commonplace everywhere around the globe. Blame
America? I don’t think this is fair or accurate.
The world banking crisis is not just an American banking
crisis. There are plenty of financial enterprises in the
rest of the world that were just as eager to play with all
the cheap cash and credit. Europeans specifically should
consider that this is a worldwide banking crisis and not
just one Made in America. Sure it can be said that the
United States played a major role in allowing cheap, lowinterest
money to be so readily available. But this is largely
a byproduct of what is so good about America.
Yes – Americans think big. They refuse to accept what
most people in Europe refer to as just the way it is.
Americans will always find a way to make things better,
bigger and cheaper.
The past two years has certainly been chaotic and
perilous for many companies, particularly for printers,
but we have really just been dealing with a correction in
the global economy. We have seen these U.S. corrections
come fast and furious in the past, most recently with
the Dotcom crash around 2001/2002. The 2008 Wall
Street crisis, however, was an amplified U.S. economic
correction because of how tightly the
world’s economies are intertwined. Experts
have been talking about globalization
for years, and certainly some of you
have seen its effects in your printing businesses,
but still in 2008 the world was not
prepared for a simultaneous global financial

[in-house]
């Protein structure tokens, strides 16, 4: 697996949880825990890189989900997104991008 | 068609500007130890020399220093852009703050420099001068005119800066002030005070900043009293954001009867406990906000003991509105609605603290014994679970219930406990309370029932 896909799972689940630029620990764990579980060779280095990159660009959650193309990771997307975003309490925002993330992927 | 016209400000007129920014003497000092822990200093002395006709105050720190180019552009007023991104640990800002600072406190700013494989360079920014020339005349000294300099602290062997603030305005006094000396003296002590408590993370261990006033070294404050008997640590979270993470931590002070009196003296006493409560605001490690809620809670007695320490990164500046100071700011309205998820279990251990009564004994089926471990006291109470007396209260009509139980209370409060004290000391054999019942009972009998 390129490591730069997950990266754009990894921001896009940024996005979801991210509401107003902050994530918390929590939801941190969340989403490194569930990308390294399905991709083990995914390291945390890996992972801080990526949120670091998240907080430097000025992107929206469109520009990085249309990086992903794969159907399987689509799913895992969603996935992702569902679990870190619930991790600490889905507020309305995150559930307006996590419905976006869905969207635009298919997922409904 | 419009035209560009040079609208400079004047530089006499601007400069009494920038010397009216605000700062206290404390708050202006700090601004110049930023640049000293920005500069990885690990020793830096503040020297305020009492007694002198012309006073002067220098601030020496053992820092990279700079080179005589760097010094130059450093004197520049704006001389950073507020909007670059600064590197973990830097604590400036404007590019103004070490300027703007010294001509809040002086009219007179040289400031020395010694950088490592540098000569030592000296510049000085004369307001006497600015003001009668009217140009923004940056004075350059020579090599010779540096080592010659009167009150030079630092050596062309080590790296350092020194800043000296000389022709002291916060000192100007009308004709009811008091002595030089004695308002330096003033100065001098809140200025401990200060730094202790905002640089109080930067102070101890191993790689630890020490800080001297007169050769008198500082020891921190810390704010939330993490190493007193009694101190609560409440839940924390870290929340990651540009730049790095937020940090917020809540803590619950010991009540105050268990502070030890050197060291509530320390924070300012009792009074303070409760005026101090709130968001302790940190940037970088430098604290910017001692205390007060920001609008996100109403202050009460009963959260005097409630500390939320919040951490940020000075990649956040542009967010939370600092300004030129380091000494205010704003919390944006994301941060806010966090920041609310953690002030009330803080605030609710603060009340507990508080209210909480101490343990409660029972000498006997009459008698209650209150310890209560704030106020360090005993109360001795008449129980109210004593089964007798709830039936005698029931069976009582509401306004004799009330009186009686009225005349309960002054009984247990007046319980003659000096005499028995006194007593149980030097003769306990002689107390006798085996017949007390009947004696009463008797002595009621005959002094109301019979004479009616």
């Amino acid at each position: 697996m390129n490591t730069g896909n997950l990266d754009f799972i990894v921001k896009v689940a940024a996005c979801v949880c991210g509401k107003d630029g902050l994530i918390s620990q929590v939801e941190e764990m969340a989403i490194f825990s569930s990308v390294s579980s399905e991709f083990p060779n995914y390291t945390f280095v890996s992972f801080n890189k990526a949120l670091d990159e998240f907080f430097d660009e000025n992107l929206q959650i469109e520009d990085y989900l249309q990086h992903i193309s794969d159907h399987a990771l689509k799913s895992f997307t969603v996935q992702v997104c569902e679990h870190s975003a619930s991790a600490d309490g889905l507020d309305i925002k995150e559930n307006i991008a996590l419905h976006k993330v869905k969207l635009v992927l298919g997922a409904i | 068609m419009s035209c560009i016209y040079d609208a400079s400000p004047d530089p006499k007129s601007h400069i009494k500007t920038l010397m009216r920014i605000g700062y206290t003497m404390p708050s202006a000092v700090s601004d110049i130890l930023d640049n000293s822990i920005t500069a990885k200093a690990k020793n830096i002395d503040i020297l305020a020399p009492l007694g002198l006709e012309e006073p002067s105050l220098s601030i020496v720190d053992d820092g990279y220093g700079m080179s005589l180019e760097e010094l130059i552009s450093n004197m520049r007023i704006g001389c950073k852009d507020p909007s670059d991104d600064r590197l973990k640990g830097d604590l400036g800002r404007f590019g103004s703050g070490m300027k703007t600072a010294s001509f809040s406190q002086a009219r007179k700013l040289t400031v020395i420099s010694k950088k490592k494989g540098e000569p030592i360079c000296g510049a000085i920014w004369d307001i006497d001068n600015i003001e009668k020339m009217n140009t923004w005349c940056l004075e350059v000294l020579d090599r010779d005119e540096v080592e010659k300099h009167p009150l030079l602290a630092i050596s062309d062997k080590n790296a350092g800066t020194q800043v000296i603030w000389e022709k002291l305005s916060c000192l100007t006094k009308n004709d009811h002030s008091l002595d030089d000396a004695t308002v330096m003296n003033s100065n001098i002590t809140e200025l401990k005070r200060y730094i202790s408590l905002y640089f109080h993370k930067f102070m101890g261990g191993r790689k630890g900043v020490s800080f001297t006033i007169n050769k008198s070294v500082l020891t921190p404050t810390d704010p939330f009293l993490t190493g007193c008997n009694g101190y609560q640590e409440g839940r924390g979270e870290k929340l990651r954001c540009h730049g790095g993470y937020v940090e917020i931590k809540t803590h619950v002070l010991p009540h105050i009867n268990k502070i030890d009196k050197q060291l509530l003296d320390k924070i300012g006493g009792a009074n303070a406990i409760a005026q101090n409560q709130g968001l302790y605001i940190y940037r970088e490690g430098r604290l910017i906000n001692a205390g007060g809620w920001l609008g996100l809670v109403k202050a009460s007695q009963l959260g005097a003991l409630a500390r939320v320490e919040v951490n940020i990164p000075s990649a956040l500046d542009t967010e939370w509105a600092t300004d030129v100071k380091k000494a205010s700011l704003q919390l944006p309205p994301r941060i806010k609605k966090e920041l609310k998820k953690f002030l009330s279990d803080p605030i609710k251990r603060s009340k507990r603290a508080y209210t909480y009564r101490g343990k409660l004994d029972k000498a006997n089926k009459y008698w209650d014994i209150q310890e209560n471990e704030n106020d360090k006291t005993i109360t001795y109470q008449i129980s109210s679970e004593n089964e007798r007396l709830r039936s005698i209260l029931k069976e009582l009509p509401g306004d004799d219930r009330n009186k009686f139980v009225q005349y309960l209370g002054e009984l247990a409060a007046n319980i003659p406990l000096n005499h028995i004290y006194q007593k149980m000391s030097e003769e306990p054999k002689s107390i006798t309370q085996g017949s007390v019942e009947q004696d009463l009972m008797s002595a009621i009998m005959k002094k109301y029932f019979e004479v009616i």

You should not, however, expect Americans
to start dreaming on a smaller scale.
Their spirit of individualism will reign
once again, in new and always innovative
ways of conducting business. Europe and
Japanese business are often by-products
of American innovation. In the case of
printing machinery, these countries react
and produce what America wants, because
Americans will accept what other
countries often struggle to conceptualize.
In most major industries, no matter
where its manufacturers are located on
the globe, it is America taking the lead. In
the printing industry, for example, presses
were built for years without continuous
dampening. It was Harold Dahlgren, an
American, who developed a continuous
dampener that added huge operational
advantages to the printing press.
Even while the powerful German manufacturers
preached about the advantages
of cloth-covered dampeners, here was a
guy, Dahlgren, who re-invented printing
as we know it. Now every company that
makes machinery has adapted a form of
Dahlgren’s unique and clever design.
From CTP to post-press, there are signs
of America’s fingerprints everywhere.
Several key labour-saving tools on presses
trace their roots back to American printing.
Even Heidelberg, the world’s largest
press maker, particularly when viewed in
terms of sheetfed press installations, paid
close attention to America for some of its
strongest technological enhancements.
Remember the Heidelberg CD was originally
launched as a carton press, but
quickly became a paper press in America.
Goss, Cottrell, Harris, Sheridan are just
a few examples of America’s ingenuity.
There are extraordinary features on the
Harris Lithotronic that are still current
today. That’s almost 40 years ago!